Money News

Oil steadies, settling up slightly after volatile session

NEW YORK (Reuters) - Crude futures steadied late in the session on Friday, following the stock market slightly higher after earlier swinging lower on a weakening oil demand outlook.

FILE PHOTO: Pump jacks operate at sunset in an oilfield in Midland, Texas U.S. August 22, 2018. REUTERS/Nick Oxford/File Photo

Stock markets worldwide bounced back on Friday after a multi-day sell-off but remained on track for their biggest weekly losses in months, while U.S. Treasury yields inched higher and the dollar held its gains.

The move prompted oil futures to tick slightly higher late in the day after coming under pressure from a bearish demand forecast.

The International Energy Agency, the West’s energy watchdog said in its monthly report that the market looked “adequately supplied for now” and trimmed its forecasts for world oil demand growth this year and next. [IEA/M]

“This is due to a weaker economic outlook, trade concerns, higher oil prices and a revision to Chinese data,” said the IEA, which advises industrialized countries on energy policy.

Brent crude settled up 17 cents a barrel at $80.43, after dropping 3.4 percent on Thursday. U.S. crude futures rose 37 cents to $71.34 a barrel.

“The weaker outlook has gotten a raised profile in the market, but there’s potential for a real supply crunch toward the end of this year,” said John Kilduff, a partner at Again Capital Management in New York. “The demand outlook is hurt right now because of the situation with the U.S. and China in particular.”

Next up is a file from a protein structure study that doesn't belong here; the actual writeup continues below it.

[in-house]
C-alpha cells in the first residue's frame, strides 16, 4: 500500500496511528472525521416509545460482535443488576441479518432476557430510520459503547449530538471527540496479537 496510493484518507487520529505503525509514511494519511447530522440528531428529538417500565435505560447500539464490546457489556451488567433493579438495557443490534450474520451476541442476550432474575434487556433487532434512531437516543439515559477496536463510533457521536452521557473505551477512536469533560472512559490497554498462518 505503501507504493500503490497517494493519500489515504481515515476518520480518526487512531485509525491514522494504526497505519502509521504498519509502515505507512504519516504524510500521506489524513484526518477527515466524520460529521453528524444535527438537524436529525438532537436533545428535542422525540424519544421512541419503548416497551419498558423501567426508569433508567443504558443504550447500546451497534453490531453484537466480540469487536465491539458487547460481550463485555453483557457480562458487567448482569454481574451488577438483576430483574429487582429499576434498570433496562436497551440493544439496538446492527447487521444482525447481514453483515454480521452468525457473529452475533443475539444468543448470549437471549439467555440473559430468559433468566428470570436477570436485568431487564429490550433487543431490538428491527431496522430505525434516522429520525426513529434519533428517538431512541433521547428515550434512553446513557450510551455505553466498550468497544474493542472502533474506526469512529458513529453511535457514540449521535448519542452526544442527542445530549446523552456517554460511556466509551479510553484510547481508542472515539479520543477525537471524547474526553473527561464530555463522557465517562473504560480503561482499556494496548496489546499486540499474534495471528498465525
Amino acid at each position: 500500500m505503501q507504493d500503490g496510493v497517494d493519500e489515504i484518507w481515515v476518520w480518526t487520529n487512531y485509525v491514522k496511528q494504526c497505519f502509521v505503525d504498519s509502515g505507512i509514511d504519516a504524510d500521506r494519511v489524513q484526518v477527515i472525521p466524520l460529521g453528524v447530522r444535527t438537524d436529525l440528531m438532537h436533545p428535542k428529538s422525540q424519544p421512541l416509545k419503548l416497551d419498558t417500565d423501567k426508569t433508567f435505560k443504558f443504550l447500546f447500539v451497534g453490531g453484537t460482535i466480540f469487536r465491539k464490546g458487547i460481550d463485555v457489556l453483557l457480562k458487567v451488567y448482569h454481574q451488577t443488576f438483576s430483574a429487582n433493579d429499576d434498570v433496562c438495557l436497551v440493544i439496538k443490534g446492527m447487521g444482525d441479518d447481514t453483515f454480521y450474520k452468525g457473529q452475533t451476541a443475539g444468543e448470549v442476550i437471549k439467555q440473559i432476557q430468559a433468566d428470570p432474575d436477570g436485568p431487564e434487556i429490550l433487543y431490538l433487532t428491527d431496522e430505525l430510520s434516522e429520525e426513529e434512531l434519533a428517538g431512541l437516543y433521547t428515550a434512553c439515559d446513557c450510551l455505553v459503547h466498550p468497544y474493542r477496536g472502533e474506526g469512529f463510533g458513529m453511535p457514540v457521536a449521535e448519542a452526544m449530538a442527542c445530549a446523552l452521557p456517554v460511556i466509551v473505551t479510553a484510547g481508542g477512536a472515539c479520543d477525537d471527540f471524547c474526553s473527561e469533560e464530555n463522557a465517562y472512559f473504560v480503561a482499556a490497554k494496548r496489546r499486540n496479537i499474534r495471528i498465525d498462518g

Both benchmarks fell for the first time in five weeks, pressured by a big rise in U.S. inventories and fading concerns about shrinking global supplies due to looming U.S. sanctions on Iran’s oil exports. [EIA/S] U.S. crude was down 3.6 percent on the week, while Brent crude fell 4.1 percent.

The IEA report is the latest official forecaster to predict weaker demand ahead and conclude that supply is adequate. The Organization of the Petroleum Exporting Countries (OPEC) made a similar move on Thursday. [OPEC/M]

“The bearish alarm bells are ringing for next year’s oil balance as market players brace for the return of a supply surplus,” said Stephen Brennock of oil broker PVM.

Additionally, the U.S. oil drilling rig count rose this week for the first time in four weeks, an indication that production is rising. [RIG/U]

Drillers added eight oil rigs in the week to Oct. 12, bringing the total count to 869, General Electric Co’s Baker Hughes energy services firm said in its closely followed report on Friday.

The increase is the biggest weekly gain since mid-August.

Money managers cut their net long U.S. crude futures and options positions in the week to Oct. 9, the U.S. Commodity Futures Trading Commission (CFTC) said on Friday. The speculator group cut its combined futures and options position in New York and London by 36,652 contracts to 296,456 during the period.

A drop in U.S. oil production this week supported prices. U.S. Gulf of Mexico producers have cut oil output by 32 percent and natural gas production by 13 percent as a result of the lingering effects of Hurricane Michael, the Bureau of Safety and Environmental Enforcement (BSEE) said on Friday, citing reports from 27 companies.

The reductions continued as oil and gas companies moved more workers back to production platforms that were evacuated earlier in the week. As of Friday morning, nine platforms were still unoccupied, BSEE said in a daily update, down from 89 platforms on Wednesday.

Additional reporting by Aaron Sheldrick and Alex Lawler; editing by Rosalba O’Brien and Diane Craft